Line of balance

A time scheduling technique that is typically used in situations where skilled resources are performing the same activity on multiple products within a project. For example in a housing development.


Basic line of balance diagram

The chart above shows four gangs of workers moving between 7 units. On each unit, each trade could start immediately after the one before had finished. However, this would result work on timber frames, for example, being done on multiple units in parallel.

It is much more efficient to schedule the work so that there is only one gang of each trade on site and that gang has continuity of work from start to finish.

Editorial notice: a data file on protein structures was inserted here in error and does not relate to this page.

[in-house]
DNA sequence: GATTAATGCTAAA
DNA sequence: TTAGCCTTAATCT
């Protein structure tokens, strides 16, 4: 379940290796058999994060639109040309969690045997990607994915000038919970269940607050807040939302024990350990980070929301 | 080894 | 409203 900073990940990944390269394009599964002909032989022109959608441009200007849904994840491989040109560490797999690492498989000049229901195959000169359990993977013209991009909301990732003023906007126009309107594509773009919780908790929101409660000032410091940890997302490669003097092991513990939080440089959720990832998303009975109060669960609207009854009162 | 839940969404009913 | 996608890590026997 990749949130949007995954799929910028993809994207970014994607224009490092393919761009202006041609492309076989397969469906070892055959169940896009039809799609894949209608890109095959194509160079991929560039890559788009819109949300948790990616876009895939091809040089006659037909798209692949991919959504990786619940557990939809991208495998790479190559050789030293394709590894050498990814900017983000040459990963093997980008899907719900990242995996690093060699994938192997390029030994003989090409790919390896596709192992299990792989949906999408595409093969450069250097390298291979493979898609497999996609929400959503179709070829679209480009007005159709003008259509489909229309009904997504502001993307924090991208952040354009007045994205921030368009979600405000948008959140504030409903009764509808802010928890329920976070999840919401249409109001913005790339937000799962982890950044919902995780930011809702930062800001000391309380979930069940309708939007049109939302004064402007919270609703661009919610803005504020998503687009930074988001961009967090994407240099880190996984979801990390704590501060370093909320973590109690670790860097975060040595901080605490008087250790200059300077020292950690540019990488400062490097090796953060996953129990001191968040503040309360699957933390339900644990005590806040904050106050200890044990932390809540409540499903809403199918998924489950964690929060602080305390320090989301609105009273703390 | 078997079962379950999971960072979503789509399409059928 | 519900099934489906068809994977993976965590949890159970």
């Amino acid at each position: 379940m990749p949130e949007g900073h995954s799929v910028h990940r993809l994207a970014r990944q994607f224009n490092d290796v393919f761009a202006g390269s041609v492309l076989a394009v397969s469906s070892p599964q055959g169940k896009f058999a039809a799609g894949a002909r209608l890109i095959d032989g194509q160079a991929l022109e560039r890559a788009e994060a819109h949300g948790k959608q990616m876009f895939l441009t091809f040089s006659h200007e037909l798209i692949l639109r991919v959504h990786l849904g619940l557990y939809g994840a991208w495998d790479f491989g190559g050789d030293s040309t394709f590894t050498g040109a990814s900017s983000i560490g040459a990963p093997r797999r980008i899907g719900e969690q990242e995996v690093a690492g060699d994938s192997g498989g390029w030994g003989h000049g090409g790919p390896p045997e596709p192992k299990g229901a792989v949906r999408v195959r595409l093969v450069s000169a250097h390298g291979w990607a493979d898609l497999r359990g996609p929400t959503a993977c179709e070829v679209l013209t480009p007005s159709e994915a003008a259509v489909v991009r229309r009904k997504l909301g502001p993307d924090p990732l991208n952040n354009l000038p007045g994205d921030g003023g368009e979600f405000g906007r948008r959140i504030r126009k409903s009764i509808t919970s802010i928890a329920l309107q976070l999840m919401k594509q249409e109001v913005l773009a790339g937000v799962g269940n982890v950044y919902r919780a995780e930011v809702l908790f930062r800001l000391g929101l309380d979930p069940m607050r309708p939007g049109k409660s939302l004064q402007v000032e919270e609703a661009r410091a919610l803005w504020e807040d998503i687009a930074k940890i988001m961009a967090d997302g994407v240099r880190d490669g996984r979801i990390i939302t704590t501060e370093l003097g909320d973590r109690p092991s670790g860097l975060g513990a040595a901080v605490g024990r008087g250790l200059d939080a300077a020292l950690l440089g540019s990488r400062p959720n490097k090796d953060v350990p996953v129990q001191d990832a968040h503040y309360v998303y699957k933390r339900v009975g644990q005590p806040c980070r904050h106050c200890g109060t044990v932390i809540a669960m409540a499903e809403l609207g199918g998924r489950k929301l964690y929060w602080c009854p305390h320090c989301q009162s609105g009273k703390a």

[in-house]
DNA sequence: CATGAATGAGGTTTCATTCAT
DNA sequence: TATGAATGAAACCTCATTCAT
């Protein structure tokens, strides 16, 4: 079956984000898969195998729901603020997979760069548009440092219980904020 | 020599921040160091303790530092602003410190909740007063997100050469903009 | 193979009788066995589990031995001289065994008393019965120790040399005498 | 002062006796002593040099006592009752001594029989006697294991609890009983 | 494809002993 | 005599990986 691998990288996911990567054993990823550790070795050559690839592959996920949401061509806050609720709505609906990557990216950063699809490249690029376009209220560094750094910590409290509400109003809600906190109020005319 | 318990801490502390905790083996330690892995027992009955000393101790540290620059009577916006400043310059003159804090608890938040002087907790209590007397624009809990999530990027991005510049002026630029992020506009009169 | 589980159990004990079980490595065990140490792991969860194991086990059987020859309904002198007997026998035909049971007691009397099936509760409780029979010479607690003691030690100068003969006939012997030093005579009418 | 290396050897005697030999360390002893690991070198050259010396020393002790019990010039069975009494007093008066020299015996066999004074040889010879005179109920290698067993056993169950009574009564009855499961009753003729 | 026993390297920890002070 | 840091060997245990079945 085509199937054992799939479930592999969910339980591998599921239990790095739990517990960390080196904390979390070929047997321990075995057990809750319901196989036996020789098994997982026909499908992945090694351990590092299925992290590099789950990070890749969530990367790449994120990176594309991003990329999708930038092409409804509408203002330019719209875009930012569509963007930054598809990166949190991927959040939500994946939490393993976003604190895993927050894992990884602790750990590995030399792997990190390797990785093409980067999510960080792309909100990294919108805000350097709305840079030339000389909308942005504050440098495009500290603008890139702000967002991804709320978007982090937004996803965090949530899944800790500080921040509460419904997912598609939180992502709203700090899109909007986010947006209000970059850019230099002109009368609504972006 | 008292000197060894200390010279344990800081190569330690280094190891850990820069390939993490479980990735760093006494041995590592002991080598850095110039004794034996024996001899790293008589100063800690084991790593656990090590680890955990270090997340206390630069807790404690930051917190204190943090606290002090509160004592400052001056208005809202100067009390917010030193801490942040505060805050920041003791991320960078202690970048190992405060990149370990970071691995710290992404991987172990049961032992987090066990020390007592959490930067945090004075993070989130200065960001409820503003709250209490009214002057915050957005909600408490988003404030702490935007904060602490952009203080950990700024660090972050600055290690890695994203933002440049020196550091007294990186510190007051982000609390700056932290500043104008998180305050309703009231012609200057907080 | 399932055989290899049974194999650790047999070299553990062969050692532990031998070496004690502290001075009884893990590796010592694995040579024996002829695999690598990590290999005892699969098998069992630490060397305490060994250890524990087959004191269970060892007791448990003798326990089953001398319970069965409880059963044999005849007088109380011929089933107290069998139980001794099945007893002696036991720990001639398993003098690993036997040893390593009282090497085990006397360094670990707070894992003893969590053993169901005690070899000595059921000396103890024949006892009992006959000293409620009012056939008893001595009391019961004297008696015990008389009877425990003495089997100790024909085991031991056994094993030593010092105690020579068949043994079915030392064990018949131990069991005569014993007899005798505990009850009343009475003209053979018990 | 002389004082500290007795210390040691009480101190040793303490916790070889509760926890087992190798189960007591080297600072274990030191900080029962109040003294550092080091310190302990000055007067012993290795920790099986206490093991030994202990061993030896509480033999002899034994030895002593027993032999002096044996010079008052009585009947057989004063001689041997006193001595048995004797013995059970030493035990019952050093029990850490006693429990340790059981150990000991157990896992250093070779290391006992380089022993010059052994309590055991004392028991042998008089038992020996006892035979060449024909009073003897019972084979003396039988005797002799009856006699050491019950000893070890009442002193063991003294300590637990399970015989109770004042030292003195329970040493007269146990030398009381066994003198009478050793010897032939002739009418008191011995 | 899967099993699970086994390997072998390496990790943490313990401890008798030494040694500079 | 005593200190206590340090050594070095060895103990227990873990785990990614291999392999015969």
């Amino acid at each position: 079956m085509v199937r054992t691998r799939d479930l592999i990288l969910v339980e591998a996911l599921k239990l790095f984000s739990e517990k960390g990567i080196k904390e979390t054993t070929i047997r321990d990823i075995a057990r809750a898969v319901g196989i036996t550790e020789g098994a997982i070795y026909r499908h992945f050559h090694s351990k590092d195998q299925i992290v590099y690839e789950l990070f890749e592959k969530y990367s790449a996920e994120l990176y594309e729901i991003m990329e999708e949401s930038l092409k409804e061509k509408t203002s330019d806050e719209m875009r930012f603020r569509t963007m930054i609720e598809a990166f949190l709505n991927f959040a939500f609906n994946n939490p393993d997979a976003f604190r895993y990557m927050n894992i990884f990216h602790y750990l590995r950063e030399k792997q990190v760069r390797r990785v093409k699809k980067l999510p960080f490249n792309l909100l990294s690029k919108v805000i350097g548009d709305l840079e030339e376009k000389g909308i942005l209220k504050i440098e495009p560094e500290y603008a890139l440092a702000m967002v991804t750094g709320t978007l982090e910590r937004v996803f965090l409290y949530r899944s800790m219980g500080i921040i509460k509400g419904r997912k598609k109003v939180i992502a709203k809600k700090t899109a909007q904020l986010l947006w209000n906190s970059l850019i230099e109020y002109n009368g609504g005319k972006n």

This is easier to see on the modified chart below.


Lne of balance with buffers

The solid lines make it clearer how each trade progresses at a different rate. The steeper the line the faster the trade moved between the units.

The start of each trade is scheduled so that the work is completed as soon as possible with each trade having continuity of work. Natural buffers occur at the beginning or end of the trades work and these can be used in a similar way to float in a schedule based on critical path analysis.

Line of balance charts are sometimes combined with physical layouts of the work on the vertical axis, and may be referred to as a time chainage chart.


Time chainage chart


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